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tv   ABC World News Tonight With David Muir  ABC  December 7, 2021 5:30pm-6:00pm PST

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prevagen. healthier brain. better life. tonight, breaking news on two fronts. president biden, vladimir putin, the high stakes call over ukraine. our team on the border tonight. the other major news breaking now, what the doctor for the world health organization just said about this new variant, omicron, the severity. and what dr. fauci just said today about the new variant here in the u.s. it all comes amid the rise in new cases. the u.s. now averaging more than 1,100 deaths per day. a 57% increase since just last week. but this was important, what dr. fauci said just today about the new variant in the u.s., how transmissible, how severe, what they're seeing so far. and tonight, now a doctor for the world health organization saying something very similar. and we have the latest. also tonight, president biden speaking from the white house situation room.
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putin at his home in sochi. president biden's warning to putin, do not invade ukraine. what he said would happen if putin does. our cecilia vega then asking, would this involve u.s. troops? and our ian pannell with the flash point on the ukraine border already. and what ian witnessed on the ground there today. amazon tonight reporting a major server outage. what this means for amazon delivery trucks. some halted weeks before christmas. and streaming services, amazon, netflix, disney plus. and how some of your devices at home have been effected, too. the state of emergency in hawaii tonight. the major storm battering the islands. mudslides slamming into homes. power knocked out to thousands. the dramatic call for help tonight. the plane in trouble in florida. smoke in the cockpit. the engine failing. and you will hear the pilot. actor jussie smollett takes the stand in his own defense. what he now claims about his alleged attackers, those brothers who he claims shouted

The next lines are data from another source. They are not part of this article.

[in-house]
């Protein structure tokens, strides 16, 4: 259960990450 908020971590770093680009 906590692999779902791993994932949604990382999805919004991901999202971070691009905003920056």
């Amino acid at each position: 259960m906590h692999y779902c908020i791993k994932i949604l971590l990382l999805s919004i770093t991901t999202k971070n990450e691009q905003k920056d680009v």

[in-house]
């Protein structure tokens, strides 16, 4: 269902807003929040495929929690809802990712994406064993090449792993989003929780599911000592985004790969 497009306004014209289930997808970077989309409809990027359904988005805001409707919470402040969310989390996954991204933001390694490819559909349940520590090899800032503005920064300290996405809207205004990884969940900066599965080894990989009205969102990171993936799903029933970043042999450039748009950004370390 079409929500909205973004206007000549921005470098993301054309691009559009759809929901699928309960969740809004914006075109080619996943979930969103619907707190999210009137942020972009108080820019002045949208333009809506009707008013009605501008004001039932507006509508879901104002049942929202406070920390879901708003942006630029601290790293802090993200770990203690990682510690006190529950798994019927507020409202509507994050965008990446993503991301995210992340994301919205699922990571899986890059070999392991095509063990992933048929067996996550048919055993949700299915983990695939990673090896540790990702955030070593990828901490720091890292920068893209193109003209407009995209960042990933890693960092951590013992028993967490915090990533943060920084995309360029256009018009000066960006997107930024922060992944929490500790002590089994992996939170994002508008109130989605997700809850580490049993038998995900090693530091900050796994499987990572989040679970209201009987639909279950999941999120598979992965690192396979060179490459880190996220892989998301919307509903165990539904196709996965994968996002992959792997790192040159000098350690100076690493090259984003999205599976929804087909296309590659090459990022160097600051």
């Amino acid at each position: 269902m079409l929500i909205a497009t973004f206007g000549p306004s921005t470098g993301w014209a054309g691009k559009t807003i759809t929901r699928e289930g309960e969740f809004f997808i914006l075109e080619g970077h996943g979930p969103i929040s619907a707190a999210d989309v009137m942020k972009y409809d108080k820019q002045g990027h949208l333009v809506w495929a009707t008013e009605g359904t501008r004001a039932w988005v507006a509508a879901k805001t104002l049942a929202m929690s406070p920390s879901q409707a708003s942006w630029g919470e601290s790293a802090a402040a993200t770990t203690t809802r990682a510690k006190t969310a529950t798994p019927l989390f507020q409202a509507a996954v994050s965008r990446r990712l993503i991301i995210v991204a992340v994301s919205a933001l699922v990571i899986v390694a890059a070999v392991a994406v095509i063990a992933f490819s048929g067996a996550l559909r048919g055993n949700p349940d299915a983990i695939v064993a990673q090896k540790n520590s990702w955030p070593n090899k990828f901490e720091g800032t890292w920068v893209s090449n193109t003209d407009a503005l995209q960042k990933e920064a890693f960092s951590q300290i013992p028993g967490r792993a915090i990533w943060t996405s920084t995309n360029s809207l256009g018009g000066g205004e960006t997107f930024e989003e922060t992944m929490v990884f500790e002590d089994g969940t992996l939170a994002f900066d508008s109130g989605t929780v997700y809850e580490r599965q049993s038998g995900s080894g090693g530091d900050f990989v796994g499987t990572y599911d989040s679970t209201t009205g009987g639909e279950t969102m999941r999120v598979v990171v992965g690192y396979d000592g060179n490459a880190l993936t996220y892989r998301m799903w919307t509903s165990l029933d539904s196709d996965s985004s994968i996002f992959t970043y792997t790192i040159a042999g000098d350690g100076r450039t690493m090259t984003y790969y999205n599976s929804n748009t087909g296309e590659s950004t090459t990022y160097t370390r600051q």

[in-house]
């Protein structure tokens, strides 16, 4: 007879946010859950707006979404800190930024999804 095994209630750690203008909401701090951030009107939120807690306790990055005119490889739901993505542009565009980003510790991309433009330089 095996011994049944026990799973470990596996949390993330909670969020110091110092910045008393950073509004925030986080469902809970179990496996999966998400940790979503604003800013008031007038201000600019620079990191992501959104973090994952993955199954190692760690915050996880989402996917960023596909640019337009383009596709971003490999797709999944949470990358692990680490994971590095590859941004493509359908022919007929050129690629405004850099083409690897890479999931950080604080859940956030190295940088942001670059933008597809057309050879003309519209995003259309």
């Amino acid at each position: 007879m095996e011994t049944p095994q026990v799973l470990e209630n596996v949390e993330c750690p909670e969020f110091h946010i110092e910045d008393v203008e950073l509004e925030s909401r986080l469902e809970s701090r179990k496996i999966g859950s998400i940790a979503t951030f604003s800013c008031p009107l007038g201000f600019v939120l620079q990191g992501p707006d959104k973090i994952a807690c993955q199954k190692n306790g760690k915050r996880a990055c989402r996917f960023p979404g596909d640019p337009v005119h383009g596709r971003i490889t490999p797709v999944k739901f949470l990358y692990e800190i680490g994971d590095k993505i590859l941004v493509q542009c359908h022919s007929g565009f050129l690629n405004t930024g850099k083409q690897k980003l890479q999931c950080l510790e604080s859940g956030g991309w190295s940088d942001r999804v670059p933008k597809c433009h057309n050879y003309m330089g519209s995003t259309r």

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racist and homophobic slurs. was there a prior relationship? were there sexual encounters? one of the brothers, when pressed, said, "i don't recall." the defense has now rested. and america strong tonight. 80 years since the attack on pearl harbor, the survivors, the american heroes going back. good evening and it's great to have you with us here on a very busy tuesday night. that high stakes video call between president biden, vladimir putin over russian troops amassing on the ukraine border. president biden's warning tonight. but we are going to begin with the other major headline unfolding just as we come on tonight. one of the chief doctors with the world health organization saying just a short time ago that preliminary data does not indicate that this new variant, omicron, is more severe than delta. of course, while early, this is very encouraging.